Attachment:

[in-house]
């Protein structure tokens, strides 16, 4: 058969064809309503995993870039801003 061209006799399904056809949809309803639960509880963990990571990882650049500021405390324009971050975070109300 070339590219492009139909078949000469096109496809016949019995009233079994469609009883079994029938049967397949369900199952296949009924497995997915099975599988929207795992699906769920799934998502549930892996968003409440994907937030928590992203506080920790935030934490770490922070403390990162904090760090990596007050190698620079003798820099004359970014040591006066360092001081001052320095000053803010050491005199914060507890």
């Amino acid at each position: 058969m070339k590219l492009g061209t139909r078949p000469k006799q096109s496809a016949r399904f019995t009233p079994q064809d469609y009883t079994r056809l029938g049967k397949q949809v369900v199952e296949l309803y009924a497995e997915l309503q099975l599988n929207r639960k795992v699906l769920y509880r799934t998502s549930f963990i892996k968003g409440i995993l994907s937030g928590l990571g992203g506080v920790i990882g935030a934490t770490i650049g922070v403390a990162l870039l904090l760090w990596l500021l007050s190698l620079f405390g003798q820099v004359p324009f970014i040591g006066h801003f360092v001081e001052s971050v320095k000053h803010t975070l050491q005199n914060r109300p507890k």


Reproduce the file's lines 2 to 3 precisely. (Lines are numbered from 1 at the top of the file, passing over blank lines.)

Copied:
């Protein structure tokens, strides 16, 4: 058969064809309503995993870039801003 061209006799399904056809949809309803639960509880963990990571990882650049500021405390324009971050975070109300 070339590219492009139909078949000469096109496809016949019995009233079994469609009883079994029938049967397949369900199952296949009924497995997915099975599988929207795992699906769920799934998502549930892996968003409440994907937030928590992203506080920790935030934490770490922070403390990162904090760090990596007050190698620079003798820099004359970014040591006066360092001081001052320095000053803010050491005199914060507890």
């Amino acid at each position: 058969m070339k590219l492009g061209t139909r078949p000469k006799q096109s496809a016949r399904f019995t009233p079994q064809d469609y009883t079994r056809l029938g049967k397949q949809v369900v199952e296949l309803y009924a497995e997915l309503q099975l599988n929207r639960k795992v699906l769920y509880r799934t998502s549930f963990i892996k968003g409440i995993l994907s937030g928590l990571g992203g506080v920790i990882g935030a934490t770490i650049g922070v403390a990162l870039l904090l760090w990596l500021l007050s190698l620079f405390g003798q820099v004359p324009f970014i040591g006066h801003f360092v001081e001052s971050v320095k000053h803010t975070l050491q005199n914060r109300p507890k």